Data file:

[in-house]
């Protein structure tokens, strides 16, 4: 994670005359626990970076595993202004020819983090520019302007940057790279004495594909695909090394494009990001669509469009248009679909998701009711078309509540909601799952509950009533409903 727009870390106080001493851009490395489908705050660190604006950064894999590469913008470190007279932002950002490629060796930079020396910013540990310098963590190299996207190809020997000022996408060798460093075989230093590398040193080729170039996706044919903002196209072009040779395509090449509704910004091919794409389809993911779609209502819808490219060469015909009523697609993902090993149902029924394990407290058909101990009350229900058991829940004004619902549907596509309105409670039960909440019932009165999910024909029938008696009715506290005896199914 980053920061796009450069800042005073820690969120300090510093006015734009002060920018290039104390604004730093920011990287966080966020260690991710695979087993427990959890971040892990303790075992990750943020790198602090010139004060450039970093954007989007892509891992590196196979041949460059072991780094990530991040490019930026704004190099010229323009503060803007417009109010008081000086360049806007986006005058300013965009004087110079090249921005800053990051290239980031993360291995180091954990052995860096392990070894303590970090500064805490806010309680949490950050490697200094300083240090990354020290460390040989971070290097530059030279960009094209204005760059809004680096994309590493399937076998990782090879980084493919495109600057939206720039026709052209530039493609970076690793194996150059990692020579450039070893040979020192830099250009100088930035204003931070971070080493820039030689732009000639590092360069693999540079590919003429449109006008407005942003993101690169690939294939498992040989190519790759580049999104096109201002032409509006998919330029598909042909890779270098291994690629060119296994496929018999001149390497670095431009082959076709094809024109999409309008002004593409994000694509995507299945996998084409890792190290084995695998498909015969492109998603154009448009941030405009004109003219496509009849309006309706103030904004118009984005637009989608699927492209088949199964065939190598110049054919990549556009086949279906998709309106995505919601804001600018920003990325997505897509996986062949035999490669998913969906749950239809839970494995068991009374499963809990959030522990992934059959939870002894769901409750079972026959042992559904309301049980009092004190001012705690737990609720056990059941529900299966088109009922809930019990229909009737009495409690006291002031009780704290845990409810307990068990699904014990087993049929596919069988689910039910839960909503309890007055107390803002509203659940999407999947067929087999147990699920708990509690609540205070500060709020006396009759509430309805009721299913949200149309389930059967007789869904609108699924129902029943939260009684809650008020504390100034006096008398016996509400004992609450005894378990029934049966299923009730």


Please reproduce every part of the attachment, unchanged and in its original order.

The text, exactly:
[in-house]
């Protein structure tokens, strides 16, 4: 994670005359626990970076595993202004020819983090520019302007940057790279004495594909695909090394494009990001669509469009248009679909998701009711078309509540909601799952509950009533409903 727009870390106080001493851009490395489908705050660190604006950064894999590469913008470190007279932002950002490629060796930079020396910013540990310098963590190299996207190809020997000022996408060798460093075989230093590398040193080729170039996706044919903002196209072009040779395509090449509704910004091919794409389809993911779609209502819808490219060469015909009523697609993902090993149902029924394990407290058909101990009350229900058991829940004004619902549907596509309105409670039960909440019932009165999910024909029938008696009715506290005896199914 980053920061796009450069800042005073820690969120300090510093006015734009002060920018290039104390604004730093920011990287966080966020260690991710695979087993427990959890971040892990303790075992990750943020790198602090010139004060450039970093954007989007892509891992590196196979041949460059072991780094990530991040490019930026704004190099010229323009503060803007417009109010008081000086360049806007986006005058300013965009004087110079090249921005800053990051290239980031993360291995180091954990052995860096392990070894303590970090500064805490806010309680949490950050490697200094300083240090990354020290460390040989971070290097530059030279960009094209204005760059809004680096994309590493399937076998990782090879980084493919495109600057939206720039026709052209530039493609970076690793194996150059990692020579450039070893040979020192830099250009100088930035204003931070971070080493820039030689732009000639590092360069693999540079590919003429449109006008407005942003993101690169690939294939498992040989190519790759580049999104096109201002032409509006998919330029598909042909890779270098291994690629060119296994496929018999001149390497670095431009082959076709094809024109999409309008002004593409994000694509995507299945996998084409890792190290084995695998498909015969492109998603154009448009941030405009004109003219496509009849309006309706103030904004118009984005637009989608699927492209088949199964065939190598110049054919990549556009086949279906998709309106995505919601804001600018920003990325997505897509996986062949035999490669998913969906749950239809839970494995068991009374499963809990959030522990992934059959939870002894769901409750079972026959042992559904309301049980009092004190001012705690737990609720056990059941529900299966088109009922809930019990229909009737009495409690006291002031009780704290845990409810307990068990699904014990087993049929596919069988689910039910839960909503309890007055107390803002509203659940999407999947067929087999147990699920708990509690609540205070500060709020006396009759509430309805009721299913949200149309389930059967007789869904609108699924129902029943939260009684809650008020504390100034006096008398016996509400004992609450005894378990029934049966299923009730």